Opening up ChatGPT: Tracking Openness, Transparency, and Accountability in Instruction-Tuned Text Generators
Large language models that exhibit instruction-following behaviour represent one of the biggest recent upheavals in conversational interfaces, a trend in large part fuelled by the release of OpenAI's ChatGPT, a proprietary large language model for text generation fine-tuned through reinforcement learning from human feedback (LLM+RLHF). We review the risks of relying on proprietary software and survey the first crop of open-source projects of comparable architecture and functionality. The main contribution of this paper is to show that openness is differentiated, and to offer scientific documentation of degrees of openness in this fast-moving field. We evaluate projects in terms of openness of code, training data, model weights, RLHF data, licensing, scientific documentation, and access methods. We find that while there is a fast-growing list of projects billing themselves as 'open source', many inherit undocumented data of dubious legality, few share the all-important instruction-tuning (a key site where human labour is involved), and careful scientific documentation is exceedingly rare. Degrees of openness are relevant to fairness and accountability at all points, from data collection and curation to model architecture, and from training and fine-tuning to release and deployment.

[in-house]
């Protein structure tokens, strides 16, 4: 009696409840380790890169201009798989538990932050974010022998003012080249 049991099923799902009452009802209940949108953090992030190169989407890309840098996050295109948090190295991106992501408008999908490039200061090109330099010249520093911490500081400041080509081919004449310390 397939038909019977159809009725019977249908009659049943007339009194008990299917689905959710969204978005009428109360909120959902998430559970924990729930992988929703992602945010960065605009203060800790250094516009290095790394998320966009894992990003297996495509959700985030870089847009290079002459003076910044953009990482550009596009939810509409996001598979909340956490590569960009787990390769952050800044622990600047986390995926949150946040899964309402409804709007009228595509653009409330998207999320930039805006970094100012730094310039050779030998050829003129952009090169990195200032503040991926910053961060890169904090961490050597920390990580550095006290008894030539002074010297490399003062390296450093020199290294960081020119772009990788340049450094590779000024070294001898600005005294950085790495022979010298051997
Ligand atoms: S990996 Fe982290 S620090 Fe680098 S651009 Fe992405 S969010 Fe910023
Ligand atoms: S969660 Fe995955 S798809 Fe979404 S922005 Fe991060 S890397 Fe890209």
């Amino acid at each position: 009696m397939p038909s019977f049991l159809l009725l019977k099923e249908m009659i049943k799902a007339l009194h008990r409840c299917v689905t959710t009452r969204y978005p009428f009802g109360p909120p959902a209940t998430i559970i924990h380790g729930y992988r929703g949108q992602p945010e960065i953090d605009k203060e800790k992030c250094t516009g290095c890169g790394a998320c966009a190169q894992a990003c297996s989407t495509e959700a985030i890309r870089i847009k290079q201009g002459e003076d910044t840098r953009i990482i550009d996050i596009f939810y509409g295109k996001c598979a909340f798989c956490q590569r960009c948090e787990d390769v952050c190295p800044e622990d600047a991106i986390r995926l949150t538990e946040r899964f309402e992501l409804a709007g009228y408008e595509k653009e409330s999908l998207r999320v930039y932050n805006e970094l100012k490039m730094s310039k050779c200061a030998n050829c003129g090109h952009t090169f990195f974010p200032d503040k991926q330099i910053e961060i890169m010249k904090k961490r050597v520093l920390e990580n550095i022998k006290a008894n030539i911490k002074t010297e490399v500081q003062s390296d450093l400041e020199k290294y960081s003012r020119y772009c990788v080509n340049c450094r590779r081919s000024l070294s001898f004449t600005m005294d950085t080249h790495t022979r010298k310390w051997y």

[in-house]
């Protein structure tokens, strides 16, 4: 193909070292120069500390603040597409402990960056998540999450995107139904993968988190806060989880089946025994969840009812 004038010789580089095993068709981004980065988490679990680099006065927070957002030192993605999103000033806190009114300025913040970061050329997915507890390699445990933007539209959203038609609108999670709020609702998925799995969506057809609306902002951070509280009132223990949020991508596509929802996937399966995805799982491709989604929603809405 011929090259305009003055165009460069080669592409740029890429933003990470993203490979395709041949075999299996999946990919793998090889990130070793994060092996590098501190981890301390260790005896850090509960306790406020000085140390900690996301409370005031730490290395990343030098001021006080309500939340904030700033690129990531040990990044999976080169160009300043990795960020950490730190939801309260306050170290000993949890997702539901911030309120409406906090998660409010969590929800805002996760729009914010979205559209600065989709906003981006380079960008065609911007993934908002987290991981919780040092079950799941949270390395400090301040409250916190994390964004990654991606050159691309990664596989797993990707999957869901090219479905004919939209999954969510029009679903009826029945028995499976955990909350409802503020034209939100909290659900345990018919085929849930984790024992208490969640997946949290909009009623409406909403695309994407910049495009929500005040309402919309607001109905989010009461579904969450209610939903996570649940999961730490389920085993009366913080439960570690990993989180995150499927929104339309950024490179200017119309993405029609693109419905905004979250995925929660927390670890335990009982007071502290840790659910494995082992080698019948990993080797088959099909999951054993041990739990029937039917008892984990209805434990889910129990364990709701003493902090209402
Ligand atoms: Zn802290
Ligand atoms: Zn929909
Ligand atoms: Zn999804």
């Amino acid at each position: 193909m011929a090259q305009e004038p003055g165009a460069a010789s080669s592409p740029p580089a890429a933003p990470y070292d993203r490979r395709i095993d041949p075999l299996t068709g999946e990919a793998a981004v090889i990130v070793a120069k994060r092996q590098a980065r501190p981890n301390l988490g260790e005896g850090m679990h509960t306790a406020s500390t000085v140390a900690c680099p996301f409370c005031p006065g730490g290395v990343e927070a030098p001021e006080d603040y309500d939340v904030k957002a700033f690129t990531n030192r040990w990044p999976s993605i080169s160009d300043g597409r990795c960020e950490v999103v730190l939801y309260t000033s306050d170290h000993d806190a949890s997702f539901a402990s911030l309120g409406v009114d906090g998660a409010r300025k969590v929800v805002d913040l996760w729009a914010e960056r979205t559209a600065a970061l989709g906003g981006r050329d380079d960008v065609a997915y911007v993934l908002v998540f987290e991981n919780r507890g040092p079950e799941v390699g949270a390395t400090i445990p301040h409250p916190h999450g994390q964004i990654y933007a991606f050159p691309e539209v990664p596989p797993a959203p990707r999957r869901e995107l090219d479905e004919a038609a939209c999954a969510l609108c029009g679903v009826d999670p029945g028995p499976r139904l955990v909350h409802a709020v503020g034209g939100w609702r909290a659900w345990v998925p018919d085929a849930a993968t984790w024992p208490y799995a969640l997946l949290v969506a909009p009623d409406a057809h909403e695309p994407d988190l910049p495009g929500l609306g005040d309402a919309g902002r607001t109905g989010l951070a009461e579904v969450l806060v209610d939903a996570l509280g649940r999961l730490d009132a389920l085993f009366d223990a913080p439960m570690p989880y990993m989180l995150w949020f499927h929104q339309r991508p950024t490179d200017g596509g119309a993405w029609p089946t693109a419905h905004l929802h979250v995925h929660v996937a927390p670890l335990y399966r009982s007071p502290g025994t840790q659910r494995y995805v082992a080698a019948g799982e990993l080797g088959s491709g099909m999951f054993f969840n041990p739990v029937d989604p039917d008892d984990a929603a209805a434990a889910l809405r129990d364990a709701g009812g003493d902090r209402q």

Publication typeProceedings paper